Officer Eric Talley was one of ten people killed yesterday afternoon when a shooter attacked a grocery store in Boulder, Colorado.

Officer Talley joined the Boulder police department a decade ago. He had seven children; the youngest was seven years old. According to his father, “He loved his kids and family more than anything. He was looking for a job to keep himself off the front lines and was learning to be a drone operator. He didn’t want to put his family through something like this and he believed in Jesus Christ.”

Nonetheless, Boulder Police Chief Maris Herold told reporters that Officer Talley “was the first on the scene, and he was fatally shot.” Holding back tears, she added, “My heart goes out to the victims of this incident. And I’m grateful to the police officers that responded. And I am so sorry about the loss of Officer Talley.”

His father said, “Didn’t surprise me he was the first one there.” Chief Herold called Talley’s actions “nothing short of heroic.”

A friend described him: “He was a devout Christian. He had to buy a fifteen-passenger van to haul all his kids around, and he was the nicest guy in the world.”

 

Willing to die that we might live 

CNN reports that the Colorado tragedy is the seventh mass shooting in the US in the past seven days. According to Wikipedia, there have been 107 mass shootings in the US so far this year, killing 122 people and wounding 325 others. There have only been five days this month without such a tragedy.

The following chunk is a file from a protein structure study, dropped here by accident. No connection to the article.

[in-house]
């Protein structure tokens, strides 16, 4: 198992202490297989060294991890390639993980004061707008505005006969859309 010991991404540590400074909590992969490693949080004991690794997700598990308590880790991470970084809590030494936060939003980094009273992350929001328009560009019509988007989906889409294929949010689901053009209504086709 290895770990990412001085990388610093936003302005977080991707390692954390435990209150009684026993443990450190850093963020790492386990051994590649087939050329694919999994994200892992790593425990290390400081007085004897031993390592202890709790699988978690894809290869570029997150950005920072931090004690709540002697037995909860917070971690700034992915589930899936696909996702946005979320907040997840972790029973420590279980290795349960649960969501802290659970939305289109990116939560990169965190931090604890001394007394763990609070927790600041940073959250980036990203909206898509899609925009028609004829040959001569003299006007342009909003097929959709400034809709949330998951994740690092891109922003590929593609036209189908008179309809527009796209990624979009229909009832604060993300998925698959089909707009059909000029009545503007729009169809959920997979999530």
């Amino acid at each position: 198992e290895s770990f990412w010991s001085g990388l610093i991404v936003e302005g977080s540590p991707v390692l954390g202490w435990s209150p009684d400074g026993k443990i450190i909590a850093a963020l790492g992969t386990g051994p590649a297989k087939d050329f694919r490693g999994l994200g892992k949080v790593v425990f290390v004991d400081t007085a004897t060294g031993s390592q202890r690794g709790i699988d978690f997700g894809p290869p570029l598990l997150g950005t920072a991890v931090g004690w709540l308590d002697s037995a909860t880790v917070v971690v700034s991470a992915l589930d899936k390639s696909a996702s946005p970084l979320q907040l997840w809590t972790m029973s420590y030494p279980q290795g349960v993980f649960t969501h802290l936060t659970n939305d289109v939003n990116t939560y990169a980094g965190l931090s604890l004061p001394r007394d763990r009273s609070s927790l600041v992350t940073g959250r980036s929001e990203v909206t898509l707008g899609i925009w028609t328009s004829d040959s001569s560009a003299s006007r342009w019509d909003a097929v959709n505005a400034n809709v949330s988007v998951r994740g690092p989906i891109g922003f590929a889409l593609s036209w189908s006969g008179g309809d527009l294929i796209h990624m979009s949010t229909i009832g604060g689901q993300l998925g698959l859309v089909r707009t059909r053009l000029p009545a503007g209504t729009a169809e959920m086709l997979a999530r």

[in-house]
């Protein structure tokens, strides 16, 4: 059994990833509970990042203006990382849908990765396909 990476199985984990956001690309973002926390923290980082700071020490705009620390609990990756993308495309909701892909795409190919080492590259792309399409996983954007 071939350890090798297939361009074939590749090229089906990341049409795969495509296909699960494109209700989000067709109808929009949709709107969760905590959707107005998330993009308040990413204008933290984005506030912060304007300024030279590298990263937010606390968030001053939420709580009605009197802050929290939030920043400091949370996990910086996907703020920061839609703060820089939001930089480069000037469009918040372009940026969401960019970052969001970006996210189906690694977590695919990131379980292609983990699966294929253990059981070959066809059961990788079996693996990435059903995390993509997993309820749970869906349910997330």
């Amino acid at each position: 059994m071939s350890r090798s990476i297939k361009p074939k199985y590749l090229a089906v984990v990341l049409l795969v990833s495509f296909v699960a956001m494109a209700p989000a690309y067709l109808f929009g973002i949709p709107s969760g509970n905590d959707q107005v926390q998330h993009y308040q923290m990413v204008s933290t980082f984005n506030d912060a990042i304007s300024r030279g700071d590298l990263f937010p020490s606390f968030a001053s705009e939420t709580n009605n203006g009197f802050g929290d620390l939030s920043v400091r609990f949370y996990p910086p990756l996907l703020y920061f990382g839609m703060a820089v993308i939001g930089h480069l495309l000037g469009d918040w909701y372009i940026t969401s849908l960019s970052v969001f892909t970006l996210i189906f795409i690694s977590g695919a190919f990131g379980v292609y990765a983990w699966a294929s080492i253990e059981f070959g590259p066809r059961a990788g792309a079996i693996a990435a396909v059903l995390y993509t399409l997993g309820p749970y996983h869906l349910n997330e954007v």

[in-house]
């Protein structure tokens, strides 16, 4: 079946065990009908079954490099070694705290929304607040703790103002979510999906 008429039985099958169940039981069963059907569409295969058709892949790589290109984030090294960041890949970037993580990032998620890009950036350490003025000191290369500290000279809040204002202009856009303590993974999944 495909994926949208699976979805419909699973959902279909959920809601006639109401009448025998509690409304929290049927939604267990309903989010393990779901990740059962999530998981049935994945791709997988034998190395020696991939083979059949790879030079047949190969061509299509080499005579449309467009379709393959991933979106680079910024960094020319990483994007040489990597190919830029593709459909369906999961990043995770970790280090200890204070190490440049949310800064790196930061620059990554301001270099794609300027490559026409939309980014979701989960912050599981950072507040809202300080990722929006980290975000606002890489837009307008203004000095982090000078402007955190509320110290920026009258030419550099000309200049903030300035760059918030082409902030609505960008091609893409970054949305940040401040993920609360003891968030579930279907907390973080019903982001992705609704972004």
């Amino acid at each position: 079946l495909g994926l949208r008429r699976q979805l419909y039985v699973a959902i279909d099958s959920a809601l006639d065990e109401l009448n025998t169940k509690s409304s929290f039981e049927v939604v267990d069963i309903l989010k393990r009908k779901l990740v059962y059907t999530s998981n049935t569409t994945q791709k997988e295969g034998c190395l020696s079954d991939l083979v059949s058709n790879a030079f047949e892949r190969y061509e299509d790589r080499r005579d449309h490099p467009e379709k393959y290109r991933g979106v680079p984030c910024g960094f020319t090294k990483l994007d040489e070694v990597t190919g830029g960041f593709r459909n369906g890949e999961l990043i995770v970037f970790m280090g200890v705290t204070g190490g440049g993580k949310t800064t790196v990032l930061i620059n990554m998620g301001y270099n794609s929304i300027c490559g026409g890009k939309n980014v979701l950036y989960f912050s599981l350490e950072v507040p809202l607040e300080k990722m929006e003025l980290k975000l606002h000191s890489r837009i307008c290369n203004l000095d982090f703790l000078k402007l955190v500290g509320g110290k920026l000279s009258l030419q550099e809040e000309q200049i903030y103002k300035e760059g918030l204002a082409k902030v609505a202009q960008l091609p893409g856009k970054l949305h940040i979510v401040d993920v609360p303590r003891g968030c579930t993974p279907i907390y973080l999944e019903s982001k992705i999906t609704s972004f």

The Officer Down Memorial Page lists seventy-nine police officers who have died in the line of duty so far this year. Sergeant Gordon William Best of North Myrtle Beach, South Carolina, was the first. He was killed in a vehicle crash while responding to a call at about 4 a.m. on January 1 and is survived by his wife and two children. Officer Talley is the last, so far.

There are more than eight hundred thousand sworn law enforcement officers serving in the US. Since the first recorded police death in 1786, more than twenty-two thousand have been killed in the line of duty.

What kind of courage is required for police officers to risk their lives every day for people they do not know? What depth of commitment to their shared calling enables their spouses and children to watch them leave each day with no assurance that they will return?

What kind of person runs toward a shooting when everyone else is running away?

Each police officer and each officer’s family member deserves our deepest gratitude and highest respect, today and every day. The next time and every time you see a police officer, please thank them for their courageous service. They are willing to die that you might live.

Do you know your cross? 

I do not expect to risk my life today in the service of others. But I should be willing to do so or to pay any other price to fulfill God’s calling in my life.